If you can’t sell enough food and booze, try marketing the toilet.

Slammed by soaring costs for food, labor and rent, New York’s bars, restaurants and nightclubs are using a growing crop of third-party apps and services to rent out their dining rooms, coat-check areas and even their bathrooms to make extra cash.

Luluapp — a mobile app that, for a fee, promises to direct tourists and other assorted weak bladders to the nearest available bathroom — says it has already signed up more than 100 New York restaurants and bars ahead of its summer launch.


“Instead of paying a lot of money for a Facebook or Yelp ad, we let restaurants promote a free drink or discount to our users” after they use the facilities, Luluapp CEO Paolo Cogliati told The Post.

Luluapp generates a digital “bathroom pass” charging anywhere from 99 cents to duck into a pizza dive to $5 for a swanky bathroom that offers lotions, super-private stalls and high-end hand towels. The restaurants get 65 percent of the fee.

“Restaurants do want to hear our pitch because it’s just so weird,” Cogliati says.

He declined to name any of the restaurants he’s working with, but Burak Karacam, owner of the swanky Pera Mediterranean Brasserie near Grande Central Terminal, said he got pitched by Luluapp and passed.

Instead, he decided to work with Bagbnb, a Rome-based luggage storage startup that allows travelers to store their bags at bars and restaurants in 60 cities worldwide, including 26 venues in the Big Apple.

Bagbnb, which splits its $6, per-bag fee with restaurants, has also expanded by offering commissions to tour operators, Airbnb hosts and hotels for suggesting its services to their lodgers.

“It can be a little hectic in the morning when you have 10 people lined up ready to drop off their bags,” said Chelsea Feldcher, a manager at Pennsylvania 6, a restaurant near Penn Station that started using Bagbnb a few months go. “But obviously any extra revenue is great for us and we are introducing new people to the restaurant.”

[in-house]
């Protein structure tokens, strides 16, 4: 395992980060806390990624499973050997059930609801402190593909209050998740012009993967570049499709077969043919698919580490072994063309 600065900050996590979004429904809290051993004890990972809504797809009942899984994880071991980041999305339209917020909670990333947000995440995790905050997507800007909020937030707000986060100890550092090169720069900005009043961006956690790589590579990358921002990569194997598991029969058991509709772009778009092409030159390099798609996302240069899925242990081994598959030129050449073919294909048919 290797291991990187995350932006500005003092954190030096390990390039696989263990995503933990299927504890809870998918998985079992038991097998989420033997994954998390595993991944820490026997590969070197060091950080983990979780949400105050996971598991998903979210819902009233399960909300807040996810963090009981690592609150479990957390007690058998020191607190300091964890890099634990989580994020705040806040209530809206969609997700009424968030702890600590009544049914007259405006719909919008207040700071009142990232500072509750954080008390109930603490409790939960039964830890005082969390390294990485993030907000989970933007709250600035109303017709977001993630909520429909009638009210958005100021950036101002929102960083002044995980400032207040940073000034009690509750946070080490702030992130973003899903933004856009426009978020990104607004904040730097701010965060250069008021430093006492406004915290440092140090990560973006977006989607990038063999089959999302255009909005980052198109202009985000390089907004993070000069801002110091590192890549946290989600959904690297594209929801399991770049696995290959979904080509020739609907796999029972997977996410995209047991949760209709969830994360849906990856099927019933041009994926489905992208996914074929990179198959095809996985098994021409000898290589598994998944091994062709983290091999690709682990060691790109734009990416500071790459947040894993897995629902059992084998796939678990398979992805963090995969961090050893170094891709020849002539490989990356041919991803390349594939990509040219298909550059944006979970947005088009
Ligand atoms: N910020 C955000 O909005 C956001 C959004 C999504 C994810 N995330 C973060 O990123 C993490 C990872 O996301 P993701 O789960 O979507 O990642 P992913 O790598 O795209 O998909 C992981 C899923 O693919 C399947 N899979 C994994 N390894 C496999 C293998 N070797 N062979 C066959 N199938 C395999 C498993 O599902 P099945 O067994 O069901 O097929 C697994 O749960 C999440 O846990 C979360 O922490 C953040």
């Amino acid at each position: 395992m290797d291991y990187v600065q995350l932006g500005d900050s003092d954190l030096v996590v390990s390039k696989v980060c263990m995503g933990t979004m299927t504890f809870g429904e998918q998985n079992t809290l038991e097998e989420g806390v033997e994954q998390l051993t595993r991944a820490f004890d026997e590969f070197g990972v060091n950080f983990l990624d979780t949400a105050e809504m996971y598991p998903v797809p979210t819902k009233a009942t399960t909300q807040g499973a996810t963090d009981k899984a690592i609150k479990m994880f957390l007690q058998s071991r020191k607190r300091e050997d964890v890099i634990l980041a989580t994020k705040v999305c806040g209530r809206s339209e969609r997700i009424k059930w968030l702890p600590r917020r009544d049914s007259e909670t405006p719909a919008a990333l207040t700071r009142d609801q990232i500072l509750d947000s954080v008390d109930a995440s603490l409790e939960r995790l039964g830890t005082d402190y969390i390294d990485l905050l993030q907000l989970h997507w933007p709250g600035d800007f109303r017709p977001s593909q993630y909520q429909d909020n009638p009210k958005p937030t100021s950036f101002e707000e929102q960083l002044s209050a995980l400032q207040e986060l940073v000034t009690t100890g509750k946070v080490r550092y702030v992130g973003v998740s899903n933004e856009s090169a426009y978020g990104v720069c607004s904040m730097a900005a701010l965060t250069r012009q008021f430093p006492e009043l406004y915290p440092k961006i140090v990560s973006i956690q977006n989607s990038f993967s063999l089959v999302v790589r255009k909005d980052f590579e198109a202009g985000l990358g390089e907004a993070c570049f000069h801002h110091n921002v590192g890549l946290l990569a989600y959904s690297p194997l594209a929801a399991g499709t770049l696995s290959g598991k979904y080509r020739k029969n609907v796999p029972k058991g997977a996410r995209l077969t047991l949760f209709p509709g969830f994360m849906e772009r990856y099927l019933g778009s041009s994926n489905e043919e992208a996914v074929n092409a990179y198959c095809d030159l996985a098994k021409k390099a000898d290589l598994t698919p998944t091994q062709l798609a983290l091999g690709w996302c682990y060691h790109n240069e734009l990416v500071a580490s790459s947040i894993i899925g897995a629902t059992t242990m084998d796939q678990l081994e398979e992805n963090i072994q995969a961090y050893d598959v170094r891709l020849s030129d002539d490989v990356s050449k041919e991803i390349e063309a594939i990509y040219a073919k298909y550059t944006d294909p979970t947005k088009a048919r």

Pennsylvania 6 pulls in about $2,000 a month from storing people’s bags for a few hours or for the day, according to Feldcher. About 25 percent of those customers end up grabbing a drink or meal at the eatery before they catch their train, she says.

As restaurants and bars face a slew of rising costs, including hefty minimum wage hikes, seemingly oddball strategies like these increasingly make sense, said Andrew Rigie, executive director of NYC Hospitality Alliance.

“It’s becoming more difficult to run a profitable restaurant in the city,” Rigie said, “Opening up new streams of revenue is extremely important.”

KettleSpace, a six-month-old startup, has inked about half a dozen deals with restaurants and bars to open their dining rooms to freelancers and entrepreneurs during the off hours. It charges its laptop-toting clientele $25 for 10 hours to $99 a month for unlimited access to use the restaurant spaces, where free coffee, snacks and meals are sometimes part of the deal. By comparison, WeWork’s least expensive plan in New York costs $220 a month.

“KettleSpace is the cheapest alternative that I found,” said Bradley Orego, a graphic designer and professional dancer who was working at P.S. Kitchen, a restaurant off Times Square at 248 W. 48th St., on a recent afternoon.

For P.S. Kitchen, KettleSpace helps fill space that would otherwise be empty during the day, said general manager Timothy Carberry. “The intent is that maybe some of the KettleSpace people will stay for Happy Hour or order lunch from us,” he added.


“It’s newfound money for us,” said nightclub owner Ravi Patel, whose Hotel Chantelle recently opened up its rooftop lounge — and its retractable roof — to KettleSpace workers.

“This has the potential to reach $3,000 to $5,000 a week for us, which could slash my rent by up to 30 percent,” Patel said.

This article originally appeared in The New York Post.